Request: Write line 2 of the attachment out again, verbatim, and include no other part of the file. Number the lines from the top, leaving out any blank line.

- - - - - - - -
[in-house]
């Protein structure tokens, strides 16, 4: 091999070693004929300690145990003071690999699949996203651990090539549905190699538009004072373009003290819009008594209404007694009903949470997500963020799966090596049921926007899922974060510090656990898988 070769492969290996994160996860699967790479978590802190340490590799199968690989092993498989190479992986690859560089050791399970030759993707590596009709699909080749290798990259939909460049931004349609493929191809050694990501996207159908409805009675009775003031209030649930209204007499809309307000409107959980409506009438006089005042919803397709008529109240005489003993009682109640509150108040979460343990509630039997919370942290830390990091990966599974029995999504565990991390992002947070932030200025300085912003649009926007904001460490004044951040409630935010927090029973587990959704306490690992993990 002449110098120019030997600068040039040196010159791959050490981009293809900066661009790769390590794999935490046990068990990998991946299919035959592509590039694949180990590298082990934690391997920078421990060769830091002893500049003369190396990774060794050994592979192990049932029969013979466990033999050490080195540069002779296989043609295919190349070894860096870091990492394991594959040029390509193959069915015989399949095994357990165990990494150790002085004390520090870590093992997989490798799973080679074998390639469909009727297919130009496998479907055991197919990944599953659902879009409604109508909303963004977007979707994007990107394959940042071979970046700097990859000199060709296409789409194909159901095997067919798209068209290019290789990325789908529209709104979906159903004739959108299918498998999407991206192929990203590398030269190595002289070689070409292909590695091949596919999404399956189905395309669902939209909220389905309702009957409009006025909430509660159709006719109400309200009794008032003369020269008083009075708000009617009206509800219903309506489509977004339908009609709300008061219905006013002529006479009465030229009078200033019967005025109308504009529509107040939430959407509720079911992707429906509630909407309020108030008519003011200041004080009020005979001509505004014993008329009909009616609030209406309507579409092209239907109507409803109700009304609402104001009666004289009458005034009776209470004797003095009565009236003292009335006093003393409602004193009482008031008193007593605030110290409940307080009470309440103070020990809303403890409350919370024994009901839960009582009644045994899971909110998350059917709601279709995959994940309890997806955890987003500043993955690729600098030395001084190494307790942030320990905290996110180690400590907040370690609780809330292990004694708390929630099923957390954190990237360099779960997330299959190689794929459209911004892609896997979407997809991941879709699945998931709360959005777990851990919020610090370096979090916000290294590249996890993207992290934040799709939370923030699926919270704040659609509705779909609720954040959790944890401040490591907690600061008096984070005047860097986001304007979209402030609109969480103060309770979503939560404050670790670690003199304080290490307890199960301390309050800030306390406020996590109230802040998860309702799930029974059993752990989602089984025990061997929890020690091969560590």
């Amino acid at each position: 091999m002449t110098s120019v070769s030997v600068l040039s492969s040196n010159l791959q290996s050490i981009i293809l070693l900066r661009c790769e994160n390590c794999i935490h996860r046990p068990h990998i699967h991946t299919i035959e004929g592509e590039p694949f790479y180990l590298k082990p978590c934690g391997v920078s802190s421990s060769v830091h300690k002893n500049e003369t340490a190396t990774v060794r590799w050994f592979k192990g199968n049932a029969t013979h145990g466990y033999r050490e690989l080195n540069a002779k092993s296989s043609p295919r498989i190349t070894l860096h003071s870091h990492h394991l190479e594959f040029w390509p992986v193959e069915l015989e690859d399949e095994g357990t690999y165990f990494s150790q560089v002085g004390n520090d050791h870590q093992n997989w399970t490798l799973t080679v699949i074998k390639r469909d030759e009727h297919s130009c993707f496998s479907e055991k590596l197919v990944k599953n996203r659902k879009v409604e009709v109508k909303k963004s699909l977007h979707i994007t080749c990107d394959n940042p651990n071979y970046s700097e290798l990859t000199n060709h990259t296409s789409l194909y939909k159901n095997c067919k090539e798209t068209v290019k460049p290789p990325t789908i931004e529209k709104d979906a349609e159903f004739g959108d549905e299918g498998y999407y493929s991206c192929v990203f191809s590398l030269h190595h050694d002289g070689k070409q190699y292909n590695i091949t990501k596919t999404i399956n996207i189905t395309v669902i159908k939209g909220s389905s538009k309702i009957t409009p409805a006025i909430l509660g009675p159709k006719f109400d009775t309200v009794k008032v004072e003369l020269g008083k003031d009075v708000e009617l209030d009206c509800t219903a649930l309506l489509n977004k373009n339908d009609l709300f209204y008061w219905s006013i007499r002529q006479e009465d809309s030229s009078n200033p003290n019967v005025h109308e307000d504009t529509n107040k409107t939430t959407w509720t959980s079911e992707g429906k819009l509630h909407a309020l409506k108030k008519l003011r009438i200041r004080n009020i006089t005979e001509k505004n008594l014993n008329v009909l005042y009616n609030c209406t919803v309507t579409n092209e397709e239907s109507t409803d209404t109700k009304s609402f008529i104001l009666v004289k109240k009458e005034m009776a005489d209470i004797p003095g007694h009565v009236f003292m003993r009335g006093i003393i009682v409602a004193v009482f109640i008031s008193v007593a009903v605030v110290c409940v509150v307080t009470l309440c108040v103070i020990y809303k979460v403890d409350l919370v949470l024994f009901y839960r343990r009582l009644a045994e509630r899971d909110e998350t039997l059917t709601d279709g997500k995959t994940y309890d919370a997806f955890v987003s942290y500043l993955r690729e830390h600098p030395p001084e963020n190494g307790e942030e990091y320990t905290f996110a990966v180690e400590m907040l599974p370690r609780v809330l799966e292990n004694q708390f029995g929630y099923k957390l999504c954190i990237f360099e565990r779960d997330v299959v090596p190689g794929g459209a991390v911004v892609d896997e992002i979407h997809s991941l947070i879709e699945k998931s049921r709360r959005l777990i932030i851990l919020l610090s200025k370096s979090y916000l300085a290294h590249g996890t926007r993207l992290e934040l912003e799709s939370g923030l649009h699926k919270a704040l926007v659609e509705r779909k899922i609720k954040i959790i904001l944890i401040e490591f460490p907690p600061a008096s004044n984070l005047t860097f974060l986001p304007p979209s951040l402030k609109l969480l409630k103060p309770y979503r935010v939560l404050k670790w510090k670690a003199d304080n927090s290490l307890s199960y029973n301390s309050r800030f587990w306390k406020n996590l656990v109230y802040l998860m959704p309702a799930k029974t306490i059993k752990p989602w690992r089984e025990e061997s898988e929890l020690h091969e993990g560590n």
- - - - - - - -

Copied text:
């Protein structure tokens, strides 16, 4: 091999070693004929300690145990003071690999699949996203651990090539549905190699538009004072373009003290819009008594209404007694009903949470997500963020799966090596049921926007899922974060510090656990898988 070769492969290996994160996860699967790479978590802190340490590799199968690989092993498989190479992986690859560089050791399970030759993707590596009709699909080749290798990259939909460049931004349609493929191809050694990501996207159908409805009675009775003031209030649930209204007499809309307000409107959980409506009438006089005042919803397709008529109240005489003993009682109640509150108040979460343990509630039997919370942290830390990091990966599974029995999504565990991390992002947070932030200025300085912003649009926007904001460490004044951040409630935010927090029973587990959704306490690992993990 002449110098120019030997600068040039040196010159791959050490981009293809900066661009790769390590794999935490046990068990990998991946299919035959592509590039694949180990590298082990934690391997920078421990060769830091002893500049003369190396990774060794050994592979192990049932029969013979466990033999050490080195540069002779296989043609295919190349070894860096870091990492394991594959040029390509193959069915015989399949095994357990165990990494150790002085004390520090870590093992997989490798799973080679074998390639469909009727297919130009496998479907055991197919990944599953659902879009409604109508909303963004977007979707994007990107394959940042071979970046700097990859000199060709296409789409194909159901095997067919798209068209290019290789990325789908529209709104979906159903004739959108299918498998999407991206192929990203590398030269190595002289070689070409292909590695091949596919999404399956189905395309669902939209909220389905309702009957409009006025909430509660159709006719109400309200009794008032003369020269008083009075708000009617009206509800219903309506489509977004339908009609709300008061219905006013002529006479009465030229009078200033019967005025109308504009529509107040939430959407509720079911992707429906509630909407309020108030008519003011200041004080009020005979001509505004014993008329009909009616609030209406309507579409092209239907109507409803109700009304609402104001009666004289009458005034009776209470004797003095009565009236003292009335006093003393409602004193009482008031008193007593605030110290409940307080009470309440103070020990809303403890409350919370024994009901839960009582009644045994899971909110998350059917709601279709995959994940309890997806955890987003500043993955690729600098030395001084190494307790942030320990905290996110180690400590907040370690609780809330292990004694708390929630099923957390954190990237360099779960997330299959190689794929459209911004892609896997979407997809991941879709699945998931709360959005777990851990919020610090370096979090916000290294590249996890993207992290934040799709939370923030699926919270704040659609509705779909609720954040959790944890401040490591907690600061008096984070005047860097986001304007979209402030609109969480103060309770979503939560404050670790670690003199304080290490307890199960301390309050800030306390406020996590109230802040998860309702799930029974059993752990989602089984025990061997929890020690091969560590």